GDPR Q&A: Penalties and fines

In June, IT Governance kicked off its EU GDPR webinar series with ‘Preparing for the EU GDPR: An introduction’. The webinar, presented by founder and chief executive officer Alan Calder, provided an introduction to the General Data Protection Regulation and the requirements organisations need to meet in order to comply with the Regulation before it comes into force in May 2018.

As expected, many of you asked questions about the GDPR during the webinar. This blog provides Alan’s answers to questions about penalties, fines and breaches under the new Regulation.

Will organisations be fined at the highest rate even if they demonstrate that the necessary measures have been taken to reduce the breach risk?

“The GDPR says that fines are intended to be ‘effective, proportionate and dissuasive’, but also have to take into account what the organisation has done in order to meet the GDPR requirements.

“For example, if an organisation is negligent and does not meet the GDPR requirements by 25 May 2018 and a data breach of 50,000 sets of personal information is released without information being encrypted, the organisation could expect the maximum fine. If, however, the organisation has made significant progress in achieving compliance, implemented an information security management system, encrypted personal data and has a data breach reporting process in place, then the organisation has taken all the necessary measures, which means that the data breach risk is quite low. Ultimately, the decision about fines will be made by the supervisory authority in line with the rule of law and proportionality.”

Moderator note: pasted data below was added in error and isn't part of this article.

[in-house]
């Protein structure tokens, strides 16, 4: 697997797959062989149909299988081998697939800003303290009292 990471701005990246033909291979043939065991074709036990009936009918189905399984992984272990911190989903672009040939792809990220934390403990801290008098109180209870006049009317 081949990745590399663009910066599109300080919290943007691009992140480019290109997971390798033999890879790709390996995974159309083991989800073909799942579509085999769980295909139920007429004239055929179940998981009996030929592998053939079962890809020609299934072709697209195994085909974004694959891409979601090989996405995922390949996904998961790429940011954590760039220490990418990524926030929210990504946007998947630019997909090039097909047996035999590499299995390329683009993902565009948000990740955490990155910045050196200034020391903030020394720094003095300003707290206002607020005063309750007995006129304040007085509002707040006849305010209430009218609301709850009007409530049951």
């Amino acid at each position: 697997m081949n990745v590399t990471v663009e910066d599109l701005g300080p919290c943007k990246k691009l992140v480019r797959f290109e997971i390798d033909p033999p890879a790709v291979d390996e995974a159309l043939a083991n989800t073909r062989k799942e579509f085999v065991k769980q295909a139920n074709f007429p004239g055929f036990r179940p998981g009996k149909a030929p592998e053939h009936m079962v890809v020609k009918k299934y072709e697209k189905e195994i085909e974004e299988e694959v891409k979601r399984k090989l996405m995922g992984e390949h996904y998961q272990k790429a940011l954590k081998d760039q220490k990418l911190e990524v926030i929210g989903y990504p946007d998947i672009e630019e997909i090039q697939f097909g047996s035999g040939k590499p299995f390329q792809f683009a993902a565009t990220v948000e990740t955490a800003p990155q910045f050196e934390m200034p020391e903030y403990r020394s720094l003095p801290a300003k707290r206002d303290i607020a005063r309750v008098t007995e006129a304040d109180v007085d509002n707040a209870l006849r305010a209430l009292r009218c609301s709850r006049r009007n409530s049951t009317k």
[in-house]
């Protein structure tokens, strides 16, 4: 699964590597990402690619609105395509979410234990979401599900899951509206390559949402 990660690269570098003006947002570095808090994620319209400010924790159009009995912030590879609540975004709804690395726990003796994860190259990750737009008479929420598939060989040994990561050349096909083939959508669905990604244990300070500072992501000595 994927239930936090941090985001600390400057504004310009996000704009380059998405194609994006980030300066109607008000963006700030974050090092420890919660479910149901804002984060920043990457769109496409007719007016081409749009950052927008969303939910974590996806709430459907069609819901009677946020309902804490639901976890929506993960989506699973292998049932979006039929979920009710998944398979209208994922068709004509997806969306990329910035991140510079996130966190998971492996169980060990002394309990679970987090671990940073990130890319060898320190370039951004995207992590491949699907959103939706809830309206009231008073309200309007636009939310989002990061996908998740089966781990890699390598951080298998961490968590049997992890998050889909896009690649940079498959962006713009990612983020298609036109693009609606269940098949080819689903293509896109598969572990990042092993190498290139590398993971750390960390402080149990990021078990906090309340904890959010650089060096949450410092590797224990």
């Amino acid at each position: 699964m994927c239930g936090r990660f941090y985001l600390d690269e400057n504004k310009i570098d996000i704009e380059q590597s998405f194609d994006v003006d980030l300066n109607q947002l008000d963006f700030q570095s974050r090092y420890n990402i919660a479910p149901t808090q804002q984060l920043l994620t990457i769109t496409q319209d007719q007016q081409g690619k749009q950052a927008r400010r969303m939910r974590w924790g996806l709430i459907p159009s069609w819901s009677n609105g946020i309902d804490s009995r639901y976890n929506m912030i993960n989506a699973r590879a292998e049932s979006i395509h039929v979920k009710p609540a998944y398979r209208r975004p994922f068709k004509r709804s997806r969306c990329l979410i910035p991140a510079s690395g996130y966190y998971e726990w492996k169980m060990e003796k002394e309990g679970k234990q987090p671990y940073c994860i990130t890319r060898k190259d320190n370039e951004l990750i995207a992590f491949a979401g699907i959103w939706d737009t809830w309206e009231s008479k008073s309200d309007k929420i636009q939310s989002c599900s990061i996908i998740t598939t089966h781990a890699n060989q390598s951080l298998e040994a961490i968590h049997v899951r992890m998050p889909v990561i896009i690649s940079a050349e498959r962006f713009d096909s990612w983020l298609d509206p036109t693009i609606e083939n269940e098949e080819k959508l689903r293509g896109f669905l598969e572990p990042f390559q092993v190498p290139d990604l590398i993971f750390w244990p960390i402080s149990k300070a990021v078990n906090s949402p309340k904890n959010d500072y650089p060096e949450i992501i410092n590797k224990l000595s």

Do financial penalties apply to charities?

“Charities should assume that the GDPR applies to them as much as it applies to any other organisation. Charities have limitations in terms of permissions they need to handle the data, but there’s greater room for manoeuvre around what data they can process and what permissions they have to get from other controllers. However, charities should assume that penalties apply to them as much as they apply to anyone else.”

Who is responsible for informing a data subject in the event of a breach?

“This responsibility falls on the data controller, which is the organisation that collects the data. Moreover, the binding contractual relationship with the data processor should ensure that if your data processor is breached they inform you in time for you to meet your reporting obligations to your supervisory authority. If the processor has wide knowledge of the data, they might have more up-to-date information than you do, so you need to be clear how you as the controller are notified and how the individuals themselves are notified of the data breach.”

To register for the remainder of the series, click here >>

Did you miss our first webinar? Don’t worry! You can access the presentation slides and webinar recording here >>

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